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Physics Chapter Three - Electric Fields and Charges

  • 6. Electron flow Electricity in wires is a flow of electrons along the wire from the negative end of the battery to the positive end What do we call this flow of electrons? Electrical current
  • 7. 7 of 38 © Boardworks Ltd 2007 The other electricity Where can electricity be found in this lab scene?
  • 8. 8 of 38 © Boardworks Ltd 2007 What do the following familiar events have in common? Static Electricity  A lightning strike.  Dusters that attract dust.  Crackles when combing hair.  Cling film sticking to your hands.  Dust being attracted to television screens.  Clothes clinging to each other in a dryer.  Getting a shock after rubbing your feet on a carpet and then touching a metal object. All these events are due to static electricity. What causes static electricity to occur?
  • 9. 9 of 38 © Boardworks Ltd 2007 What is static electricity? Static electricity is due to the build up of electric charge. Sometimes, after walking on a carpet and then touching a metal object, such as a door knob, you might get a small shock. This is caused by static electricity. It is called ‘static’ electricity because the charge is unable to flow. The build up of electric charge can cause dangerous sparks.
  • 10. 10 of 38 © Boardworks Ltd 2007 Lightning is an electric discharge that occurs when charge builds up in clouds. Is lightning caused by electric charge? The physical properties of water enables regions of a cloud to become positively- or negatively-charged. When enough charge has built up, it will follow a path to Earth. This movement produces lightning, which is simply a big spark!
  • 11. 11 of 38 © Boardworks Ltd 2007 Charges and electric fields An object is said to be ‘charged’ if it has an imbalance in positive and negative charges. In most cases, this is due to the addition or removal of electrons. Static electricity is a build-up of electric charge on the surface of an object due to the removal or addition of electrons, commonly caused by friction. A Van der Graaff generator uses a rubber belt rubbing against metal points to create a build-up of charge on the surface of a hollow metal sphere.
  • 12. 12 of 5 © Boardworks Ltd 2011 How does static charge build up? Static charge can build up when two insulating materials are rubbed together, such as a plastic comb moving through hair. Friction between the materials causes electrons to be transferred from one material to the other:  one material ends up with more electrons, so it now has an overall negative charge  one material ends up with fewer electrons, so it now has an overall positive charge.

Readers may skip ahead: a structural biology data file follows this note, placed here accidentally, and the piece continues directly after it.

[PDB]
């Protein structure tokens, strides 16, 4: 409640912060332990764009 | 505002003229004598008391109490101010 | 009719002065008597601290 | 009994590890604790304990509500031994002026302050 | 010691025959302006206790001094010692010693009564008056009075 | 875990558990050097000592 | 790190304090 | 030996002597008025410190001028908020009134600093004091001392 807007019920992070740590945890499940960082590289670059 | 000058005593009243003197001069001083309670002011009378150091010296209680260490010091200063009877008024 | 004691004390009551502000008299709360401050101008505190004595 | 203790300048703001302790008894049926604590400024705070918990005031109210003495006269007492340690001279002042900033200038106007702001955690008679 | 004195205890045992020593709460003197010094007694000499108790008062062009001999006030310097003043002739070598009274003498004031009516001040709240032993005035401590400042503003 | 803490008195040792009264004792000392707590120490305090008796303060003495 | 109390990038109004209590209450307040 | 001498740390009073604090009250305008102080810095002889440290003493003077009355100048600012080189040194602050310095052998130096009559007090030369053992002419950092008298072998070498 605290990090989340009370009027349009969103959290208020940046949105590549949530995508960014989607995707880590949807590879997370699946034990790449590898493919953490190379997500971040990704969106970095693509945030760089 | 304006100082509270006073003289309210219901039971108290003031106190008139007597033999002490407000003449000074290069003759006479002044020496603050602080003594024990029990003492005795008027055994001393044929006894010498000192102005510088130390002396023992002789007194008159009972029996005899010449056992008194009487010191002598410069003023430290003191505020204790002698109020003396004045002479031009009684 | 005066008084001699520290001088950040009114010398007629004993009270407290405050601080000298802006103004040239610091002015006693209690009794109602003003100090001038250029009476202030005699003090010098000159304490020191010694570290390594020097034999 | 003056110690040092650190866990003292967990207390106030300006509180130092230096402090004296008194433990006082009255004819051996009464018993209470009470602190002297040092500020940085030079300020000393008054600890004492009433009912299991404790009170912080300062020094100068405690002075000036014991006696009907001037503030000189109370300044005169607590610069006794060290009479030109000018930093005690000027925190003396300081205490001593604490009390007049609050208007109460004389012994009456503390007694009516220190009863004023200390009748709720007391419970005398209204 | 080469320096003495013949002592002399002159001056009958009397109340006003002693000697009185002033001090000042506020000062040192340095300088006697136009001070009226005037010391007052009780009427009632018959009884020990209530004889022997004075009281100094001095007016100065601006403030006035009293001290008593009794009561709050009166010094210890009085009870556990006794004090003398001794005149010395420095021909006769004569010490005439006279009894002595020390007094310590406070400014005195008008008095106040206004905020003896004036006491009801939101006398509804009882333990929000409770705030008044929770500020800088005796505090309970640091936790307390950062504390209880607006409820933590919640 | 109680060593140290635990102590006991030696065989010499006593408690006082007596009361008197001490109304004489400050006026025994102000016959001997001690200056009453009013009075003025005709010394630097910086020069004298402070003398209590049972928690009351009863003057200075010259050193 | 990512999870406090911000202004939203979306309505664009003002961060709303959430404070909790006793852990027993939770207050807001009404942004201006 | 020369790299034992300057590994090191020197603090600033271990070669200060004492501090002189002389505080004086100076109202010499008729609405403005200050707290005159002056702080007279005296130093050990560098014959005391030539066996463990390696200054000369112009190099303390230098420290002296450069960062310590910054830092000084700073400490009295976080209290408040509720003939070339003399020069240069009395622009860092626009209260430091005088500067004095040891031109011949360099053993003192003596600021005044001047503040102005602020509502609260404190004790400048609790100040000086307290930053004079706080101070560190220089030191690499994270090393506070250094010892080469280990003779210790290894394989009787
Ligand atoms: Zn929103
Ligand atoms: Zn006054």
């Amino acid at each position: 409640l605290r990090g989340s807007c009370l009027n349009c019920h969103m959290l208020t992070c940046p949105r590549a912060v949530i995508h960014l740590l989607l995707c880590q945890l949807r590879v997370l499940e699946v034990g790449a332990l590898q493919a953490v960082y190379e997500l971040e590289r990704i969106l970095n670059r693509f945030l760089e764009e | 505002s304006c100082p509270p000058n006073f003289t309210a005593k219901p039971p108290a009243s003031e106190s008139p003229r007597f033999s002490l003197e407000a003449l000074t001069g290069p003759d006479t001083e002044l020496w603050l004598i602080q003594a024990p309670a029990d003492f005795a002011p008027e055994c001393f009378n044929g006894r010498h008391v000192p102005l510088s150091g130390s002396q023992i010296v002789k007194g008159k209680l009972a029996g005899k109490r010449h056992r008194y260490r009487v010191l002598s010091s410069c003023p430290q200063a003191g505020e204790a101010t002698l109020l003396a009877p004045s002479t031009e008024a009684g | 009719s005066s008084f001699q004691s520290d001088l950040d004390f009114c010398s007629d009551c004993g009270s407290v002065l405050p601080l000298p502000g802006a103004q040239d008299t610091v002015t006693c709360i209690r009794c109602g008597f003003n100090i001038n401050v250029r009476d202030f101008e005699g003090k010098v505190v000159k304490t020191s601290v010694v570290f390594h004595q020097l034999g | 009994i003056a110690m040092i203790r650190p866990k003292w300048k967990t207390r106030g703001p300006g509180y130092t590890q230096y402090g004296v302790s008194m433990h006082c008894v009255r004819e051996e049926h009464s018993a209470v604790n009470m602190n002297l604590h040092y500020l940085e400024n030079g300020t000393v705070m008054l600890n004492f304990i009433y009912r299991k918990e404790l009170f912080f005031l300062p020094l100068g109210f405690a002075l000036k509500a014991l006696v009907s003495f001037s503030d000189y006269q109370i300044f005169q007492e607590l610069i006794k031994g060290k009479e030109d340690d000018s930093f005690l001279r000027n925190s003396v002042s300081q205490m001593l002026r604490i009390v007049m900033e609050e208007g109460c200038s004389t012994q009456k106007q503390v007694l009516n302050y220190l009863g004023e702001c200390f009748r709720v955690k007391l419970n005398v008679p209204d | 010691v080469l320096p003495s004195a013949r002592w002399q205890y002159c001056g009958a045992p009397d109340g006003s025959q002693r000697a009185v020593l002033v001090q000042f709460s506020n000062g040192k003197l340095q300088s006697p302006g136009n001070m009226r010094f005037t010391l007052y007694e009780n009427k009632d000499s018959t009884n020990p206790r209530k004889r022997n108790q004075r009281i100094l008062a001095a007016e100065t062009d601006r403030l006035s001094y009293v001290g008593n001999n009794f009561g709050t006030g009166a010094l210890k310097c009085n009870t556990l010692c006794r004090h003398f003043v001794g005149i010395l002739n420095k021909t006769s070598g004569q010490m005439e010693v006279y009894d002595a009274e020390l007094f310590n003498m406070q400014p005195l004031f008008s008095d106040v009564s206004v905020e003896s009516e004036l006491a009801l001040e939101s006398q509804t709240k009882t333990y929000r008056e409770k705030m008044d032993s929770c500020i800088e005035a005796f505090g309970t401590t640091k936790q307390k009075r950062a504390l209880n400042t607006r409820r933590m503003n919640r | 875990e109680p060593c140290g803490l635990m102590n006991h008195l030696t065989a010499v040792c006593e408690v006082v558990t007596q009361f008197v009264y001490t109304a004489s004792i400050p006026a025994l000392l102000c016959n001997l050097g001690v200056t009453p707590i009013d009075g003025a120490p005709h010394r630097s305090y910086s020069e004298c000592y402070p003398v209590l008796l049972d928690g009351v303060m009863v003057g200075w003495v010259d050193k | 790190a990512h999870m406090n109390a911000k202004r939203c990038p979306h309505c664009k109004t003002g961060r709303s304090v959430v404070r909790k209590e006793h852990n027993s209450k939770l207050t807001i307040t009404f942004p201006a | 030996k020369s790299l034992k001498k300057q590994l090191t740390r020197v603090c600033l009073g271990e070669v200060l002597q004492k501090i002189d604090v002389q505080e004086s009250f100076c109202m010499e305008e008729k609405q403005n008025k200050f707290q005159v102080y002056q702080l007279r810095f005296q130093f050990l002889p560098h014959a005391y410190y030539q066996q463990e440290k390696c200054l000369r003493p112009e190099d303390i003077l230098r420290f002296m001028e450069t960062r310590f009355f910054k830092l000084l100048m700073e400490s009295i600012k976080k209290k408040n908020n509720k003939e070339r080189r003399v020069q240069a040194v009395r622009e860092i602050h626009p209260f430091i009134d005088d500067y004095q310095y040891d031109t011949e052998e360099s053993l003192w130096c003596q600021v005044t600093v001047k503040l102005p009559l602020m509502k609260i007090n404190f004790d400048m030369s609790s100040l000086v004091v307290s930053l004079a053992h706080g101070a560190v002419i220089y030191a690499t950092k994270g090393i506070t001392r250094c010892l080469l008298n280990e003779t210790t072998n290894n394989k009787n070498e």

• 13. 13 of 5 © Boardworks Ltd 2011 All materials are made of atoms, which contain electric charges. An atom has equal numbers of electrons and protons and so has no overall charge. Around the outside of an atom are electrons, which have a negative charge. The nucleus at the centre of an atom contains protons, which have a positive charge. Electrons do not always stay attached to atoms and can sometimes be removed by rubbing. Where does static charge come from?
  • 14.
  • 15. 15 of 38 © Boardworks Ltd 2007 Static electricity has many uses, including: How can static electricity be used?  photocopiers and laser printers  filtering factory smoke  spray painting cars  heart defibrillators
  • 17. 17 of 36 © Boardworks Ltd 2010 What is electric charge? Electric charge is a feature of certain elementary particles, such as electrons and protons, that causes them to interact with each other. The unit of electric charge is the coulomb, C. One coulomb is equivalent to the charge transported by 1 ampere of current in 1 second.  Protons have an electric charge of 1.60 × 10-19 C (e).  Electrons have an electric charge of -1.60 × 10-19 C (-e). Like charges repel; unlike charges attract.
  • 18. 18 of 36 © Boardworks Ltd 2010 Charges and electric fields All charged objects are surrounded by a region called an electric field. An electric field is a region where a charged particle will experience a force. Electric fields can be represented by electric field lines. ● The direction of the lines represents the direction of the field – it shows the direction a positive charge would move in the field. ● The distance between lines represents the strength of the field – the closer the lines, the stronger the field.
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  • 21. 21 of 36 © Boardworks Ltd 2010 Charged particle interactions
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  • 26. 26 of 36 © Boardworks Ltd 2010 Coulomb’s experiments In 1783, the French physicist Charles Augustin de Coulomb measured the electrostatic force between two electric charges. He deduced that the magnitude of the force, F, between charges Q1 and Q2 is:  proportional to the product of Q1 and Q2 (i.e. Q1 × Q2)  inversely proportional to the square of the distance (r) between them. This forms the basis of Coulomb’s law.
  • 27. 27 of 36 © Boardworks Ltd 2010 Coulomb deduced that: where k is a constant of proportionality: Coulomb’s law εo is the permittivity of free space: 8.85 × 10-12 C2 N-1 m-2 (or 8.85 × 10-12 Fm-1) 4πεo 1 Q1Q2 r2 F = 4πεor2 Q1Q2 F = or or: 4πεo 1 k = r2 Q1Q2 F  r2 kQ1Q2 F = So Coulomb’s law can be stated as: